IFRC


Liberian village struggles to cope with influx of refugees

Publié: 29 mars 2011 12:34 CET

By Faye Callaghan in Liberia

Denis Bakeu used to live in a village in Côte d’Ivoire about 20 kilometres from the Liberian border. “Armed rebels came to our village one day. That night we packed our bags and left,” he says. “It was all such a rush and some of my extended family got separated. I think they are in other camps or communities now. But I’m glad I arrived in Buutuo because one of the first things I saw was the Red Cross,” he adds, the relief still clear on his face.

Buutuo is a village in northern Liberia, usually home to around 1,700 people. As rebels swept through the villages across the border, the Ivorian population in Buutuo swelled to 30,000.

As a result of the sudden influx of refugees, the IFRC has worked with the Liberian Red Cross to set up an emergency water treatment plant. It now provides up to 75,000 litres of clean drinking water a day.

“Without this equipment, without the clean water, this community would have crumbled,” says Denis, who used to volunteer with the Côte d’Ivoire Red Cross and now helps manage the plant.

But water isn’t the only essential the community is lacking. Arthur Gweh has lived in Buutuo for all 76 years of his life. He has welcomed the Ivorians to his village and is looking after four children who arrived with no family.

“We’re happy to look after them,” he says. “But I don’t speak French so I worry for their education. There are some Ivorian teachers who also crossed into our village; they are doing their best, but they need books.”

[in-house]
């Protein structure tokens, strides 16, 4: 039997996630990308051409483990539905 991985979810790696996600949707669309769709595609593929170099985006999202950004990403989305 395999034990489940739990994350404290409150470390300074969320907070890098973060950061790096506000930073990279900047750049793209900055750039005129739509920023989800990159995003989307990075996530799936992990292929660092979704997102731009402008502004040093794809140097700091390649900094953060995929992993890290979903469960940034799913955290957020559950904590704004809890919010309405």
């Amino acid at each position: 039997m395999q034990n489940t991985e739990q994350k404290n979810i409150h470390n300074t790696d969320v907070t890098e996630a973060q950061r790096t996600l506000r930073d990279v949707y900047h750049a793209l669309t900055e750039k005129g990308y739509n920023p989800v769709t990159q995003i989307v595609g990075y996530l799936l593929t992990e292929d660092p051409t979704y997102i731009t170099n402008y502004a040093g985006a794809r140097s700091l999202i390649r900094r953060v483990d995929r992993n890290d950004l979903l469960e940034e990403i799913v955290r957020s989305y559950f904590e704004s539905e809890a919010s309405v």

Arthur says they are also running short of food. “We need agriculture tools and seeds so we can provide food for ourselves and involve the refugees in the community. None of us wants to be constantly asking for food.”

Such sentiments are echoed by 18-year-old Serge, who struggled across the border with his sewing machine. “Back home, this is my job and I brought my machine so I can work while I’m here,” he says. Unfortunately money is tight in Buutuo so there’s not much trade, but he has been able to do some work in exchange for food.

Serge comes across as one of the happier members of the refugee community. “Being able to sew stops me getting bored,” he looks around him and shrugs. “There’s nothing else here for us to do.”

The IFRC has recently revised its emergency appeal to increase its support to the Liberian Red Cross and other neighbouring countries hosting refugees from Côte d’Ivoire. Funds from the appeal will ensure communities receive seeds and that water projects are implemented, whilst allowing additional preparations to be made for another influx of refugees, who are expected to arrive as violence in Côte d’Ivoire continues.




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La Fédération internationale des Sociétés de la Croix-Rouge et du Croissant-Rouge constitue, avec ses 190 Sociétés nationales membres, le plus vaste réseau humanitaire du monde. En tant que membres du Mouvement international de la Croix-Rouge et du Croissant-Rouge, nous sommes guidés dans notre travail par sept Principes fondamentaux: humanité, impartialité, neutralité, indépendance, volontariat, unité et universalité.